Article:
And let me give thanks here for the addition of Tom Hardy as Alfie Solomons.  Alfie keeps Tommy on his toes, and watching these two actors work together is always a treat.

  • Look/Production

Colm McCarthy directed all six episodes, and does great work.  Although he is respectful of the aesthetic Bathurst created, he begins making Peaky Blinders a bit more his.  For example, Bathurst loves the shots of Tommy from behind.  McCarthy moves away from that a bit.  And the long, final, continuous shot is paradoxical, both tying up loose ends and setting the stage for Series 3.

  • Music

PJ Harvey does much of the music for this, and it absolutely rocks.  I especially like the use of “When Under Ether.”  Including her music gives Peaky Blinders an more overtly British sound and brings a strong female voice into the mix.  Throw in some Arctic Monkeys, and it’s pure Peaky.

  • Overall Effect

At first, I didn’t like this series as well as the first one. I missed the echoes of the western and Birmingham.  But it grew on me as I saw how carefully it extended the Shelby story.  It’s a new chapter, and it works.

Series 3 (2016)

Peaky Blinders, Series 3
Peaky Blinders, Series 3
  • Plot/Story

In Series 3, Knight takes the Peaky Blinders story in a new direction, heading east, not west, as the Shelbys enter a world of powerful politics.  Tommy’s marriage begins and ends, and he learns how to be a parent, Arthur finds a new direction through marriage and religion, Michael finds his inner self, and Polly begins (maybe) a relationship.  A lot happens in Episode 6, maybe too much, with Tommy realizing that he will never meet his goal of being respectable before allowing his family to be arrested for a variety of crimes.  He has a plan, he says, and they will have to trust him.

In terms of story, I found this to be the most difficult to get through — there was too much going on and not enough explanation.  (Or maybe my British history isn’t strong enough.)  I need to watch this one again before being too definitive.  I was thrown by Grace’s sudden and ambiguous death, and that affected my ability to view the series as I should have.  (I’m also disappointed that Knight hasn’t provided any additional clarification.)  I was disappointed with the stories given to female characters, which I’ve discussed here.  So for me, the jury is still out on Peaky Blinders, Series 3.

  • Acting

Performances are never an issue in Peaky Blinders.  Although Cillian Murphy continues to be brilliant, I’d like to acknowledge how terrific Paul Anderson’s Arthur is.  His conflicted self is visceral and heart-breaking.  And let’s hear it for Joe Cole who continues to grow in this role.  Paddy Considine’s Father Hughes is evil, but I miss the ambiguity of Sam Neill’s Inspector Campbell.  And Tom Hardy is, well, Tom Hardy.  Always.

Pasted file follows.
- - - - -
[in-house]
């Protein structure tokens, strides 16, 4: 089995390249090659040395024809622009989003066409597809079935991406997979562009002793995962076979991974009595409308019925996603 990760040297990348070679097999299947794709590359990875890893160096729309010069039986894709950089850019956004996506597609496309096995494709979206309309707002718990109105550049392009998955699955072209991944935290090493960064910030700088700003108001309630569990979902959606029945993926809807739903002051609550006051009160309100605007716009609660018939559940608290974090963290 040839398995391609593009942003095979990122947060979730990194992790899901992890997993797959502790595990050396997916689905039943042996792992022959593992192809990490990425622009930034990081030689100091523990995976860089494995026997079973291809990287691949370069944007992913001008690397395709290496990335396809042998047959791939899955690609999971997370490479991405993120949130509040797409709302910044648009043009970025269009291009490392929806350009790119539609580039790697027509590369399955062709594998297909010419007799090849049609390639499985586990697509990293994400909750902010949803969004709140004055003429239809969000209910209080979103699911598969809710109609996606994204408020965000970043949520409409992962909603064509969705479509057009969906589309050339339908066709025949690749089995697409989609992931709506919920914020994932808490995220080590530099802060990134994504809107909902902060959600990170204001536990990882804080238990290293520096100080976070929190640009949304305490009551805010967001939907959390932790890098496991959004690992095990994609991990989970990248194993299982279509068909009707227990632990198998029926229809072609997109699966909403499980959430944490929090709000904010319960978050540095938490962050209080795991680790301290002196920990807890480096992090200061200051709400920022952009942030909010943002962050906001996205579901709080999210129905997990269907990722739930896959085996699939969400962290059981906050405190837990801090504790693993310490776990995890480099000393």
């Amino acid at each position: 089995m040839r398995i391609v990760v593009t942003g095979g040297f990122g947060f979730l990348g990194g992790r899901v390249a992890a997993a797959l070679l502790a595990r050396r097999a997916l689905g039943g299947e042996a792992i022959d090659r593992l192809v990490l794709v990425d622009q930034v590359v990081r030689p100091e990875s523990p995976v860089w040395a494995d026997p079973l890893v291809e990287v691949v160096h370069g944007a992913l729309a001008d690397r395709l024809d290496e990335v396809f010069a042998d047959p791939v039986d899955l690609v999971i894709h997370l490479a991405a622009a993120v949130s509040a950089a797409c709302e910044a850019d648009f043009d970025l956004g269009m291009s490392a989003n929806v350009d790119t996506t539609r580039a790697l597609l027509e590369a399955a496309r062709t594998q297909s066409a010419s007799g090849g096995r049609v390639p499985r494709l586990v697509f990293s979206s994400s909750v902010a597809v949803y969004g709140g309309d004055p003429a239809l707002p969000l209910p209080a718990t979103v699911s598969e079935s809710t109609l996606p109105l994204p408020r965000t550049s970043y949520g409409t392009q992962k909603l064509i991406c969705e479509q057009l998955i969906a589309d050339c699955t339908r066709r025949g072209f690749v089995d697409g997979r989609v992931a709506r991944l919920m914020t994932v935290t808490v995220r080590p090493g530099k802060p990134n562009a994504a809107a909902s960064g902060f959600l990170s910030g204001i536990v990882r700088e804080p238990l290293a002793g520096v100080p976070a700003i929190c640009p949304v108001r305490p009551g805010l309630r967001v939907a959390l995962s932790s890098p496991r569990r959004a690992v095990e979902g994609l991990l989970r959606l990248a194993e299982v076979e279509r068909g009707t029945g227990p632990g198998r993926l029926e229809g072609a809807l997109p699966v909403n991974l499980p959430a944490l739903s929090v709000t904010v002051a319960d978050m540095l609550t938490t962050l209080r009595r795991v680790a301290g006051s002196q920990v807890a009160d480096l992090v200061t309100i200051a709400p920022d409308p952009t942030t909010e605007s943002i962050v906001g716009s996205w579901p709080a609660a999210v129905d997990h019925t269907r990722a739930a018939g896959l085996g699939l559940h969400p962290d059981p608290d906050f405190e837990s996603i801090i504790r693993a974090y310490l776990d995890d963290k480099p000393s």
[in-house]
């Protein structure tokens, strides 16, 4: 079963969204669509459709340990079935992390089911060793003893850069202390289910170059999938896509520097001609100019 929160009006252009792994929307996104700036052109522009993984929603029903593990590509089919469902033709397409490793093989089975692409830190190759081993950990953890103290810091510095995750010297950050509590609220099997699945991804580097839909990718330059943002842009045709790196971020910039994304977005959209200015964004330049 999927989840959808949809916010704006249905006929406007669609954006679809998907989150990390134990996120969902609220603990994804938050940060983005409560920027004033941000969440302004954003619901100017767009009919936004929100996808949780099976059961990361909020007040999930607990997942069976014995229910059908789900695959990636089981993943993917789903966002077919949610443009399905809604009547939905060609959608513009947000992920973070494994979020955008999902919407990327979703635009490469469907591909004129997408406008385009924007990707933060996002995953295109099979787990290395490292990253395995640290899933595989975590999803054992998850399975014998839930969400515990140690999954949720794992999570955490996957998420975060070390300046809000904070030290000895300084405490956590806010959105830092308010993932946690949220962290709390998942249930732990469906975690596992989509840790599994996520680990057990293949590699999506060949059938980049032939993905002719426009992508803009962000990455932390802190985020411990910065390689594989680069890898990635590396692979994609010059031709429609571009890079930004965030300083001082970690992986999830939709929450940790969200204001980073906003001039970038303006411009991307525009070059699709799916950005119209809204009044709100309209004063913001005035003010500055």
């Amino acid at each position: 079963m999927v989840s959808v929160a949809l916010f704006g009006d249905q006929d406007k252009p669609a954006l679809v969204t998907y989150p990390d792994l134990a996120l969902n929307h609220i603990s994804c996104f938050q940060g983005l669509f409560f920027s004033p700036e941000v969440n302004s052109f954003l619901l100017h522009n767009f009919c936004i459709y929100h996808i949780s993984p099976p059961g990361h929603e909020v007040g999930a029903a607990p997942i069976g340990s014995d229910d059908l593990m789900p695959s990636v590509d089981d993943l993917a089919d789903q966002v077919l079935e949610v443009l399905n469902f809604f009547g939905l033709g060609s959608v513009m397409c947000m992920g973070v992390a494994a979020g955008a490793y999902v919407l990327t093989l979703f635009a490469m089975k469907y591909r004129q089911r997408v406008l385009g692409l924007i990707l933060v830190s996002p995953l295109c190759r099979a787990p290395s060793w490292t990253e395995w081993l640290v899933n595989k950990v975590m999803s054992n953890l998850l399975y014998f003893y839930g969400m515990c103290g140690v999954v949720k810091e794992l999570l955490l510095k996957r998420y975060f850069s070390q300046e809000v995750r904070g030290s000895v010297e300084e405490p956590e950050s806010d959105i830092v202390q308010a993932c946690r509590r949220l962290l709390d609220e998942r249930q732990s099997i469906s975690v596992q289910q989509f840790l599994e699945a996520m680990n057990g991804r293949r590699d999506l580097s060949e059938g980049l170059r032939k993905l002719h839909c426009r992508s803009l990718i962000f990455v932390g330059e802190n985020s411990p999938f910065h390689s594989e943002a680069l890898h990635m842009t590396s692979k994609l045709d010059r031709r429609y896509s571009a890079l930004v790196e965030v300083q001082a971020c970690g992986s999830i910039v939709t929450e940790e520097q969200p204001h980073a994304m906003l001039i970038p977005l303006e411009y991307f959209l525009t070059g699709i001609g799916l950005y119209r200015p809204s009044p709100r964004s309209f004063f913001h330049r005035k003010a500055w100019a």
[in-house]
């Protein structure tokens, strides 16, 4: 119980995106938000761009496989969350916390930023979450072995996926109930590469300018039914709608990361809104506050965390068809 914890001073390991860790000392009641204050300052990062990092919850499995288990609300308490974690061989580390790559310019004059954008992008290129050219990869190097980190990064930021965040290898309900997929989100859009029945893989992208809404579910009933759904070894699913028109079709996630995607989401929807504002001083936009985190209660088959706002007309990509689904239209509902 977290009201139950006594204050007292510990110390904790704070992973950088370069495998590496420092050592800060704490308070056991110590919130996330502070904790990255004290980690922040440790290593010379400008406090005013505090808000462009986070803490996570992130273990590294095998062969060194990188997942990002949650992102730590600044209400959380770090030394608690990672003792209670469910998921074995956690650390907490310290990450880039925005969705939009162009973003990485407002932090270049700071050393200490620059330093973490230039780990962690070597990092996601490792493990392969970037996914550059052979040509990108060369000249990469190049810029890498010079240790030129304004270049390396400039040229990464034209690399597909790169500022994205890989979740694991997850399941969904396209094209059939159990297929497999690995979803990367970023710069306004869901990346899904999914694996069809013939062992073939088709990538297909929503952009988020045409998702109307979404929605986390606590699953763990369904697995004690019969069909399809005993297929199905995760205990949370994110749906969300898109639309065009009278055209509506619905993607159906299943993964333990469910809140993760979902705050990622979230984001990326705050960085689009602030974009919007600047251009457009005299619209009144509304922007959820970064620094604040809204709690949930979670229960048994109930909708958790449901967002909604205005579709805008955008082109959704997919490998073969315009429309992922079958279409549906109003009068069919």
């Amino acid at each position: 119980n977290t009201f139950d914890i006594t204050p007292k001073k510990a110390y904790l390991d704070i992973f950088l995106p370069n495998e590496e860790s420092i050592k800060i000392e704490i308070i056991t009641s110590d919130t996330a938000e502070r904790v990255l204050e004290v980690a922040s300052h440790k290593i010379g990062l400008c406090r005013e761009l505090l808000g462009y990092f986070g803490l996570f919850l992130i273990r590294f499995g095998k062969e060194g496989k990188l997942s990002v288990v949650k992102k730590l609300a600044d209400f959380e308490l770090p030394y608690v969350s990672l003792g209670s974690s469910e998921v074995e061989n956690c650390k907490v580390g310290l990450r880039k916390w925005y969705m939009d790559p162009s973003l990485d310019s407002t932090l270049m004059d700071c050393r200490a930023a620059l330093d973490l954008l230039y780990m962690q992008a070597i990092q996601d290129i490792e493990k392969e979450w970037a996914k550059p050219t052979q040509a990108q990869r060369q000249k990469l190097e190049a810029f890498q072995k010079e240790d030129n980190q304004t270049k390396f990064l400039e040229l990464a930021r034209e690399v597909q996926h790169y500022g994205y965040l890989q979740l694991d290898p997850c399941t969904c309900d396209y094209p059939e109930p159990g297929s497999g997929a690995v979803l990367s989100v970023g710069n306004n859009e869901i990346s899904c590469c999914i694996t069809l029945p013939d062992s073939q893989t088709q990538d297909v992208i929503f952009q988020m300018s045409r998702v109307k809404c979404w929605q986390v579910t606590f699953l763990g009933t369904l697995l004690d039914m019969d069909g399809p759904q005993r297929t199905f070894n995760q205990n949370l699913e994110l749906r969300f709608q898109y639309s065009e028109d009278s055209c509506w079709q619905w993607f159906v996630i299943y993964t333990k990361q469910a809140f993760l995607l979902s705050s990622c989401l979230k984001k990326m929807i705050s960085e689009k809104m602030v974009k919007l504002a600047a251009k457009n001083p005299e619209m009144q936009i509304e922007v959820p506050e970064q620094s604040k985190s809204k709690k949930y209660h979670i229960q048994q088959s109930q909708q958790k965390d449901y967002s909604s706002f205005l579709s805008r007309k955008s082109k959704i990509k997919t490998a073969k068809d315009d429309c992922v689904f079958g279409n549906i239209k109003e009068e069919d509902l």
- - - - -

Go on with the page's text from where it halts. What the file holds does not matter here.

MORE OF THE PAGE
• Look/Production

Wow!  Wow!  Wow!  Hats off to Tim Mielants and Laurie Rose! The look of Peaky Blinders, Series 3 is stunning.  Where even to begin?  And Mielants does some interesting echoes of Otto Bathurst’s early iconography — we’re back to lots of shots taken from behind Tommy.  The use of light is effervescent.  In terms of look, Series 3 is outstanding.

  • Music

The use of Radiohead’s and David Bowie’s music is perfect.  That montage at the end of Episode 1 still blows me away.  Throw in The Kills, and the soundtrack is solid.  (This is something I want to write about at length later.)

  • Overall Effect

I’m not sure yet.  As I spend more time with Series 3, I like it better, but my original reservations remain.

Final Thoughts

It’s hard for me to have favorite series because I don’t see Peaky Blinders as having discreet parts; rather, they comprise a whole, telling the story of Tommy Shelby.  Given that one writer and a limited number of directors oversee the production, there’s great narrative cohesion.  And each of the series has its own task to accomplish in terms of telling that story and pulls its own weight. Maybe that’s a cop-out on my part, but it’s one of the things I most like about Peaky Blinders.  So start at the beginning, and work through the story Knight is telling.  It works.  It really works.

Publication Date:  14 June 2016

Return to A Peaky Blinders FanGirl Blog

Related Posts

Peaky Blinders, Tommy & Grace, and “Making Things” Stories

Peaky Blinders Review:  Tommy, Grace, and the Symbolism of Framing

Peaky Blinders 3.6 Review:  Family, Power, and Revolution

Peaky Blinders 3.6 Review:  A Disappointing Finale

Peaky Blinders 3.6 Review:  What I Liked in Series 3

Peaky Blinders 3.2 — Grace